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Bioinformatics. 2010 September 15; 26(18): i596–i602.
Published online 2010 September 4. doi:  10.1093/bioinformatics/btq385
PMCID: PMC2935402

Dynamic deterministic effects propagation networks: learning signalling pathways from longitudinal protein array data

Abstract

Motivation: Network modelling in systems biology has become an important tool to study molecular interactions in cancer research, because understanding the interplay of proteins is necessary for developing novel drugs and therapies. De novo reconstruction of signalling pathways from data allows to unravel interactions between proteins and make qualitative statements on possible aberrations of the cellular regulatory program. We present a new method for reconstructing signalling networks from time course experiments after external perturbation and show an application of the method to data measuring abundance of phosphorylated proteins in a human breast cancer cell line, generated on reverse phase protein arrays.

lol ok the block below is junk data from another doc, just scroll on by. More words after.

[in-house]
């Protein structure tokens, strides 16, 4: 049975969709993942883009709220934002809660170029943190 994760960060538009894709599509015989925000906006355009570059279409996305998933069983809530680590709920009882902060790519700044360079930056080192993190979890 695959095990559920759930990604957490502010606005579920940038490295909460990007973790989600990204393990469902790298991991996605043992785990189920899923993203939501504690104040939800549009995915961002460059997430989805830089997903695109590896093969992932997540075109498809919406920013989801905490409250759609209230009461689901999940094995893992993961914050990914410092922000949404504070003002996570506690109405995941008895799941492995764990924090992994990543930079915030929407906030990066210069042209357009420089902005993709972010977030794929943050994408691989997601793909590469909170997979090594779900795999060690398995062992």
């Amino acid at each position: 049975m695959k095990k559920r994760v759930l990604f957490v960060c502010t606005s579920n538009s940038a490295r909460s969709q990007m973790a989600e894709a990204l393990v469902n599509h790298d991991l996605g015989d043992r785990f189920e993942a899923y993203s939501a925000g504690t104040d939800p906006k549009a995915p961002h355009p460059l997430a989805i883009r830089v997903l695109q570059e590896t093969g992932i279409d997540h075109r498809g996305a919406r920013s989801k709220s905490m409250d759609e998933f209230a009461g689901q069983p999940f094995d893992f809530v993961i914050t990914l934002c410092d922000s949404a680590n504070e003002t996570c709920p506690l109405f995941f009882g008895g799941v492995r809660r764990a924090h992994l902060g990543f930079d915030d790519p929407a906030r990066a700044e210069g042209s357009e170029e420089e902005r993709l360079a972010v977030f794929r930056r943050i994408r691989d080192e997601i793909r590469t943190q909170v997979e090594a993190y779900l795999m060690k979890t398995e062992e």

Results: Signalling dynamics is modelled using active and passive states for each protein at each timepoint. A fixed signal propagation scheme generates a set of possible state transitions on a discrete timescale for a given network hypothesis, reducing the number of theoretically reachable states. A likelihood score is proposed, describing the probability of measurements given the states of the proteins over time. The optimal sequence of state transitions is found via a hidden Markov model and network structure search is performed using a genetic algorithm that optimizes the overall likelihood of a population of candidate networks. Our method shows increased performance compared with two different dynamical Bayesian network approaches. For our real data, we were able to find several known signalling cascades from the ERBB signalling pathway.